Joseph Young said...

Dr. Kaiser,

My name is Joseph Young, a Millennial and I am the father of Civicism, a new political ideology for a new order, and I seek to contact you because I have taken a great interest in your ideas and experience. Such ambition from a young man may seem foolhardy, but had I failed to find confidence in myself I would be without any confidence at all.

Civicism is an ideology that believes in the Significance of the individual and the importance of constructing successful relationships between individuals. Our relationships are based upon expectations (future conditions) that we strive to uphold and if we are successful in constructing these expectations, we have a successful relationship.

A successful relationship in Civicism is where individuals, for the sake of their opportunity, will possess Dignity (Place expectations) and Responsibility (Uphold expectations). These expectations must be Fair (Without bias or harmful intention), Rational (capable of resolving Concerns) and Wise (promote positive behaviors in others; a throwback to Virtue Ethics). Finally, the relationships will be defined by Inclusion (Incorporating all needs within the relationship), Compassion (Understanding and seeing worth in the concerns of another) and Individuality (Accepting independence of the Concerns of another). When these expectations are all upheld and differences are resolved, then we have achieved Justice (Resolving the concerns of all parties) between individuals.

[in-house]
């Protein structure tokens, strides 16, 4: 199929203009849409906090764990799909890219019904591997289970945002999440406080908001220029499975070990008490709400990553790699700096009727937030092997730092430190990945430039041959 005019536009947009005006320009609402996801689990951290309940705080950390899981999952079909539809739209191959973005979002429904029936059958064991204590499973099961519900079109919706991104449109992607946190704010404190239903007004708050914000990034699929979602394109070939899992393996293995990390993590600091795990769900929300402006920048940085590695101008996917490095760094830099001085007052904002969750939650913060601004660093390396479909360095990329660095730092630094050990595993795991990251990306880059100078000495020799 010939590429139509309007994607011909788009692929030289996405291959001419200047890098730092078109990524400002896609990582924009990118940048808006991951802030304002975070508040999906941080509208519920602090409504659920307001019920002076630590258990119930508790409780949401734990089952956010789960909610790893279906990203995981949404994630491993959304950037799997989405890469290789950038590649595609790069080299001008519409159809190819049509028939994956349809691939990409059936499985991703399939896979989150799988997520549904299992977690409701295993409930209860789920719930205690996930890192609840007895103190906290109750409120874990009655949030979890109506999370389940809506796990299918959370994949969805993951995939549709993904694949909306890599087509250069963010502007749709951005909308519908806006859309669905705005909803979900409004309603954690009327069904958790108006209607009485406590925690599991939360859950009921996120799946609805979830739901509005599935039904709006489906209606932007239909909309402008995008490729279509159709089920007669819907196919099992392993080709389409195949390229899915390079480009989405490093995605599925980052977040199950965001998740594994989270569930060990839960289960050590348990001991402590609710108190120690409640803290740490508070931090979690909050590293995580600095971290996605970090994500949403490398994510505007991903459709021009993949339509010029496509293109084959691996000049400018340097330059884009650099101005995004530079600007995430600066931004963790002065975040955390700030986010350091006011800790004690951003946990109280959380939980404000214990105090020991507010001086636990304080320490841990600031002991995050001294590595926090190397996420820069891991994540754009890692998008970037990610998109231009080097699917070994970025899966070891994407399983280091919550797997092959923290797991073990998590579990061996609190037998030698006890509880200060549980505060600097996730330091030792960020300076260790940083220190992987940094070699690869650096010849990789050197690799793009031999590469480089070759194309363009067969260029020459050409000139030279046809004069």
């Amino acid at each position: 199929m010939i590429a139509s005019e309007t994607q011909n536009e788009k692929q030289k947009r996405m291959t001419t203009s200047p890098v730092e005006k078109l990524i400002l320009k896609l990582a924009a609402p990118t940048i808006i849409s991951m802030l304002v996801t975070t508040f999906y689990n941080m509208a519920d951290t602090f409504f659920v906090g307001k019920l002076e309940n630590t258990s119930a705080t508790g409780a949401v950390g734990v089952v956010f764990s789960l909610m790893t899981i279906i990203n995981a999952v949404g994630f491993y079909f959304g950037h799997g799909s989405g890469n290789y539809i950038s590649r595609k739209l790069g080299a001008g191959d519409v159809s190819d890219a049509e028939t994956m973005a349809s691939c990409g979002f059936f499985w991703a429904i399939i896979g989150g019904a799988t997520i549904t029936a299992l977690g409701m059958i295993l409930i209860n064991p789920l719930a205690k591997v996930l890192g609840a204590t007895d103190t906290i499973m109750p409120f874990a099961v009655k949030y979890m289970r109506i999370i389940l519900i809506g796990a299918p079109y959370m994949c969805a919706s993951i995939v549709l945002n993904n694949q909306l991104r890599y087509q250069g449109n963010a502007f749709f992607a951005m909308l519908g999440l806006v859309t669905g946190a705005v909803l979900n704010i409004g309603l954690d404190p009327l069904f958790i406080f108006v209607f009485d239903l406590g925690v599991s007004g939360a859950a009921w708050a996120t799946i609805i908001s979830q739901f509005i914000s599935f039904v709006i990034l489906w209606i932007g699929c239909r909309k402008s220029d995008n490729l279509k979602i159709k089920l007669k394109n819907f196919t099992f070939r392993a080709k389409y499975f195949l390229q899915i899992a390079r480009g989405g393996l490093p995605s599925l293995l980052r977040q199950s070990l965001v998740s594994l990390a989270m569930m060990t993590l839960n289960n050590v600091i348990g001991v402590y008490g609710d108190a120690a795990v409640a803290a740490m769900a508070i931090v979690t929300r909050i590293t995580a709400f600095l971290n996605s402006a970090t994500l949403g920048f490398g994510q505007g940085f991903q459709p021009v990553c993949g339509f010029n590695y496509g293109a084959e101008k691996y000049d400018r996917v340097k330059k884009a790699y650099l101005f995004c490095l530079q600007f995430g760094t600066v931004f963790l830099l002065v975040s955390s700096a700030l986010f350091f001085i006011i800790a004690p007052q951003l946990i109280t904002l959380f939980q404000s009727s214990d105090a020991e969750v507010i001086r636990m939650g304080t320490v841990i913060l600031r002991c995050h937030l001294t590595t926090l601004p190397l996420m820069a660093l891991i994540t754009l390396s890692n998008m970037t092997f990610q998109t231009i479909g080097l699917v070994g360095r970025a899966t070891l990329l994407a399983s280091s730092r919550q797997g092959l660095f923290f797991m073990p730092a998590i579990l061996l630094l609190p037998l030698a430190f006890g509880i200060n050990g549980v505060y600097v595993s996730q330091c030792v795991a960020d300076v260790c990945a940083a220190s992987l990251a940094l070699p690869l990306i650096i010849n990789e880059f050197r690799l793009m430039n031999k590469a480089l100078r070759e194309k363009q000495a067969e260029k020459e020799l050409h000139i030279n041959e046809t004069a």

Therefore, a Civic strives to ask of others, do what they are asked, hold positive intentions toward others, achieve their intended desires, promote positive changes in others, include what others want, understand what others want, accept what others want, and redefine expectations to allow for success between all interested parties.

Although that sentence may make common sense, I can assure you I lack common sense, for I have spent two years composing it!

Civicism is both original, because it constructs its own language, and restorative, because it is a throwback to Democratic Socialism. More importantly, I recognize a lot of Civicism in you and therefore I seek to find as few allies as I can manage. (Dean Baker and his CEPR buddies are the others that come to mind). I am not sure if you are capable of helping me, though, and besides an enjoyable conversation, I will probe to see if this could be a productive relationship.

If you are interested, send me an email at; I have prepared a lengthy essay that has yet to find an editor willing to take the challenge of editing it. This essay is a philosophical understanding of Civiicism, in its most concentrated form, before it is broken down into metaphor and emotions. At the very least, perhaps my ignorance may be entertaining for you (although I can assure you my grammar will not!)

If not, I hope your retirement goes for the best!

Finally, I would ask that you refrain from publishing this comment on the internet, as this comment was a means to contact you specifically. I tried the fourth turning forums, but was unable to reach you.

Joseph Young